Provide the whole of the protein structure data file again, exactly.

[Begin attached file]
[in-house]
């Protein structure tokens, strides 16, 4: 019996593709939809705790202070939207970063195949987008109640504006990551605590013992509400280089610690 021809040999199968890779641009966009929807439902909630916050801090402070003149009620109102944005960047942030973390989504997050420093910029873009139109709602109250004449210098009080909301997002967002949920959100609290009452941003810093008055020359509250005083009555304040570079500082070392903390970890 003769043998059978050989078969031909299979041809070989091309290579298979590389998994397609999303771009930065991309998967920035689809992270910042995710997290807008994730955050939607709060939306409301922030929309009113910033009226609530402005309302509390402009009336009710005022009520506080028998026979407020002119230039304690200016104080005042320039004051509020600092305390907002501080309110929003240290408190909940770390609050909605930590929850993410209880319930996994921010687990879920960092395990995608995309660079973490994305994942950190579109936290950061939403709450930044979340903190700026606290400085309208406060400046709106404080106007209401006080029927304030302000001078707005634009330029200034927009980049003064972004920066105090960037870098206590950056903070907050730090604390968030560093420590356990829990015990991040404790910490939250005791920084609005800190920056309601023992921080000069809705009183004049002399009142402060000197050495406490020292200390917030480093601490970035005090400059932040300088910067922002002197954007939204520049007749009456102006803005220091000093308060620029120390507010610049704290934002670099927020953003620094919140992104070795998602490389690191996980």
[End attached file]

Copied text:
[in-house]
């Protein structure tokens, strides 16, 4: 019996593709939809705790202070939207970063195949987008109640504006990551605590013992509400280089610690 021809040999199968890779641009966009929807439902909630916050801090402070003149009620109102944005960047942030973390989504997050420093910029873009139109709602109250004449210098009080909301997002967002949920959100609290009452941003810093008055020359509250005083009555304040570079500082070392903390970890 003769043998059978050989078969031909299979041809070989091309290579298979590389998994397609999303771009930065991309998967920035689809992270910042995710997290807008994730955050939607709060939306409301922030929309009113910033009226609530402005309302509390402009009336009710005022009520506080028998026979407020002119230039304690200016104080005042320039004051509020600092305390907002501080309110929003240290408190909940770390609050909605930590929850993410209880319930996994921010687990879920960092395990995608995309660079973490994305994942950190579109936290950061939403709450930044979340903190700026606290400085309208406060400046709106404080106007209401006080029927304030302000001078707005634009330029200034927009980049003064972004920066105090960037870098206590950056903070907050730090604390968030560093420590356990829990015990991040404790910490939250005791920084609005800190920056309601023992921080000069809705009183004049002399009142402060000197050495406490020292200390917030480093601490970035005090400059932040300088910067922002002197954007939204520049007749009456102006803005220091000093308060620029120390507010610049704290934002670099927020953003620094919140992104070795998602490389690191996980």